University of Georgia Cooperative Extension Service

Safety is of prime importance in a heating emergency

Your chances of freezing to death in your home are small. Fire, asphyxiation from lack of oxygen and carbon monoxide poisoning are much greater dangers. Carbon monoxide is an invisible, odorless, tasteless gas, but highly poisonous.

Follow these tips to keep your family safe:

  • Never go near a downed electrical line. Phone your utility company and 9-1-1 to notify authorities.
  • Do not ever operate generators indoors, not even in the garage. Operate them outside and connect them to your appliances via cables. There are also ways to connect them directly to your home’s electric system, thereby allowing you to run all your appliances as you usually would. Ask a professional for guidance, if this is your choice.
  • Do not burn anything larger than candles inside your home without providing adequate ventilation to the outside. All heaters (except electric) should be vented. Connect the stove pipe to a chimney flue if at all possible. (Many older homes have capped pipe thimbles in rooms once heated by stoves.) Or hook up your stove to the flue entrance of the non-functioning furnace pipe (after removing the pipe). Sometimes a stove pipe can be extended through a window if no other alternative exists. Replace the window glass with a metal sheet, and run the temporary stove pipe through the metal.
  • Do not run emergency stove piping close to flammable materials. Be particularly careful with window-mounted flues. Sashes, curtains and shades are especially flammable.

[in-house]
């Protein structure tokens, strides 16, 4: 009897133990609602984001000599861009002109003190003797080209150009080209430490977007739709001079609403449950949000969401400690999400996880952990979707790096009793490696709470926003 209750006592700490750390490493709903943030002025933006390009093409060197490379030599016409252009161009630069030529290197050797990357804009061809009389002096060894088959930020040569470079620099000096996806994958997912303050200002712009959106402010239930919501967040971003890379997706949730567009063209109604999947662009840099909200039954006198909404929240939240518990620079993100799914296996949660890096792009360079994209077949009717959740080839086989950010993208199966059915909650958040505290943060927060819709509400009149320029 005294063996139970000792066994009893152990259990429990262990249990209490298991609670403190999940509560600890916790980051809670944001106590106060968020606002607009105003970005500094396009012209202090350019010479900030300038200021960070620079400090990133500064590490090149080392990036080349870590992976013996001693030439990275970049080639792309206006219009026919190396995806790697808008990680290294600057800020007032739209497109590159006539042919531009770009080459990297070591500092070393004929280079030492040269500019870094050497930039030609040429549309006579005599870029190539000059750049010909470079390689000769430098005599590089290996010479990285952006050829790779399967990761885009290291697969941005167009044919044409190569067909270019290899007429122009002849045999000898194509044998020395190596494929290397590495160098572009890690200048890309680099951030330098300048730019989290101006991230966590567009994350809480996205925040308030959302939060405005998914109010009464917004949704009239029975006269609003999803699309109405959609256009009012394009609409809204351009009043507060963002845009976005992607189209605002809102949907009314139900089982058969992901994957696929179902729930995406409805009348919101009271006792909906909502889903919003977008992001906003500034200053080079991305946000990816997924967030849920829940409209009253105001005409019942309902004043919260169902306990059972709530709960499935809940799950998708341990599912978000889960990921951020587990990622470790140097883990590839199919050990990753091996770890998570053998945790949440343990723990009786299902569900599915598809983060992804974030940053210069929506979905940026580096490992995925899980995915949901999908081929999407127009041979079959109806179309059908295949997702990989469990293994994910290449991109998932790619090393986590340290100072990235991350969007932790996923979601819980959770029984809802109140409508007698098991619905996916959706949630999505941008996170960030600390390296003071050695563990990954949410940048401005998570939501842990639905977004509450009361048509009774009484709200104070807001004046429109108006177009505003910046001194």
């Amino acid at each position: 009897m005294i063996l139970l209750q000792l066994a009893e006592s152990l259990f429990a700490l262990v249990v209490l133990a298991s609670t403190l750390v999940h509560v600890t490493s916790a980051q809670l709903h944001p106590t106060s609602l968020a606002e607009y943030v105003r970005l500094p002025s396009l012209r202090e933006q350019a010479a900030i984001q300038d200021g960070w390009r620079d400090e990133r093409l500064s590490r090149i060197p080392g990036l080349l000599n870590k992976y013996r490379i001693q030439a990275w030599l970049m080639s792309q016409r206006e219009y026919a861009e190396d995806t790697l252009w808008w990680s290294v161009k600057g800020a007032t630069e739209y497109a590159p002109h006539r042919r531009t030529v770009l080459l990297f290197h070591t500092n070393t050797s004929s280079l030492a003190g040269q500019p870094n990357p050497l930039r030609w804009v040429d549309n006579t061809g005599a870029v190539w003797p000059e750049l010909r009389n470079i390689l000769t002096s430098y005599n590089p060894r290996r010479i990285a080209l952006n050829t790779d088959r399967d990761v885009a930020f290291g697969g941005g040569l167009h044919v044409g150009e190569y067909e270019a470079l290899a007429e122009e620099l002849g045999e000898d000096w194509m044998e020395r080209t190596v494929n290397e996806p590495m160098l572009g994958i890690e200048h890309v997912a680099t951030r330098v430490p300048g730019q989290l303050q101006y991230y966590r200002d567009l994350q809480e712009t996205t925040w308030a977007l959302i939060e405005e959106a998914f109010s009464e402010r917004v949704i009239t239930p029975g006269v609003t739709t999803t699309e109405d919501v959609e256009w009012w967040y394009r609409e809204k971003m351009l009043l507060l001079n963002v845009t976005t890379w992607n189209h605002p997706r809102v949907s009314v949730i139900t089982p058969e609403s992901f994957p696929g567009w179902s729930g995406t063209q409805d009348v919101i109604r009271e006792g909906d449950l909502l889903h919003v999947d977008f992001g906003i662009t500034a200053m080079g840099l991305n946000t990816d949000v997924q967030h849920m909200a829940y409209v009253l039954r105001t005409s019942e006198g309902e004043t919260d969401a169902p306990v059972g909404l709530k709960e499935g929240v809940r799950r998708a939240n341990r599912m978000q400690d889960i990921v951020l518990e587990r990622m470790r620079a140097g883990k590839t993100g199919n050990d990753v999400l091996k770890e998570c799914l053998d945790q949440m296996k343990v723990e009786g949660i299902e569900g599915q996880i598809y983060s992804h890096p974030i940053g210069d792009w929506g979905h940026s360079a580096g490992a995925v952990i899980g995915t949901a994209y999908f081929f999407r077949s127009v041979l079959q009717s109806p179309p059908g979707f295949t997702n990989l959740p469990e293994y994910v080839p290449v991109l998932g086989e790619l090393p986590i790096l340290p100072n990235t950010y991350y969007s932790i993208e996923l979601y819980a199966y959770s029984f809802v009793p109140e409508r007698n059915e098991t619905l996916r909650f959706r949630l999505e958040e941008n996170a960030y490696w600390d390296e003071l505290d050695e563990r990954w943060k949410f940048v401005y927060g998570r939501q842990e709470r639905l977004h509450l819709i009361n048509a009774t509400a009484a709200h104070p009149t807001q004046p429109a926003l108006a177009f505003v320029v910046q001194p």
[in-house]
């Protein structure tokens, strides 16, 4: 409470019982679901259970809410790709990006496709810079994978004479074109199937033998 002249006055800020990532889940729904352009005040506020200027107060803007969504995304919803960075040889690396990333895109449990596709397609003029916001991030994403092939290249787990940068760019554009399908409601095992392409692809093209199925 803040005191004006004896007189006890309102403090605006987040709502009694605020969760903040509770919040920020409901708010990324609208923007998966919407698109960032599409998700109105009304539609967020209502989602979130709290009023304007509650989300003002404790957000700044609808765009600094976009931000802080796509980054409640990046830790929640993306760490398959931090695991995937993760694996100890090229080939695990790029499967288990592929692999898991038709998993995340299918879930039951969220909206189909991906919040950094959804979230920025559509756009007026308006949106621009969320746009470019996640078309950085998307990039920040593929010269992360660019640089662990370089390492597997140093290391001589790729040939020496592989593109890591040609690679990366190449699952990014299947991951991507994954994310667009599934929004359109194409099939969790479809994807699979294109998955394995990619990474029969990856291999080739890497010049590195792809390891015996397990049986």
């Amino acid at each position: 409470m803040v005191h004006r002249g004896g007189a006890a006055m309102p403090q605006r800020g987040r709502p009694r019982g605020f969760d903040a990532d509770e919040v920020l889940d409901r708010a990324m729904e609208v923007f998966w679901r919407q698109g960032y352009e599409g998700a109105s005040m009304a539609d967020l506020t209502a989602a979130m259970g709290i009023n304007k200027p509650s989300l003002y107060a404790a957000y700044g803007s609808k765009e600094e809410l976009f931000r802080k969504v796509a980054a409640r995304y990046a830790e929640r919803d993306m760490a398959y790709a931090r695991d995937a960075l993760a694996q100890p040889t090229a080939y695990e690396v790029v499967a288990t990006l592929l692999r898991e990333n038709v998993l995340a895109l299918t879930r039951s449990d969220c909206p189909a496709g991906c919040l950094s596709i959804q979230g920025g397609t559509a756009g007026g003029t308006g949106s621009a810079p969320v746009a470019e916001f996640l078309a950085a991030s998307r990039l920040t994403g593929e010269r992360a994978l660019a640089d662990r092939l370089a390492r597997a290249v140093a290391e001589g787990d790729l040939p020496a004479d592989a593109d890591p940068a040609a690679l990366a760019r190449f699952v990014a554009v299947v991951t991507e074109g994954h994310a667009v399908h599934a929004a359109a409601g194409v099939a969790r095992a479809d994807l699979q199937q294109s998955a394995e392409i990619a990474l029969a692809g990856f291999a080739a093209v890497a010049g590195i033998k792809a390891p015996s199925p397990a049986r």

• If you use a catalytic or unvented heater, provide plenty of ventilation in the room. Whenever the device is in use, cross ventilate by opening a window an inch on each side of the room. It is better to let in some cold air than to run the risk of carbon monoxide poisoning.
  • Do not burn outdoor barbeque materials such as charcoal briquettes inside, even in a fireplace.
  • Do not try to use bottled gas in natural gas appliances, unless you have converted the appliances for such use. Flues and piping suitable for gas burning appliances may be unsafe for use with higher temperature oil, coal or wood smoke.
  • Designate one person as a fire watch whenever alternative heat sources are used. One person should stay awake to watch for fire and to make sure ventilation is adequate. If the fire watch feels drowsy, it may be a sign of inadequate ventilation. Get everyone in the house out to fresh air immediately. Keep a carbon monoxide monitor close.
  • Keep firefighting materials on hand. These may include dry powder, fire extinguishers, tarps or heavy blankets, sand, salt, baking soda and water.
  • Discuss emergency procedures with all the members of your family. Go over fire fighting techniques like operating a fire extinguisher. Include a home evacuation plan with a meeting place everyone should go to in the case a fire forces you out of your home.

Safety FirstSafety FirstSafety First

 

 

 

 

 

 

 

December 2015

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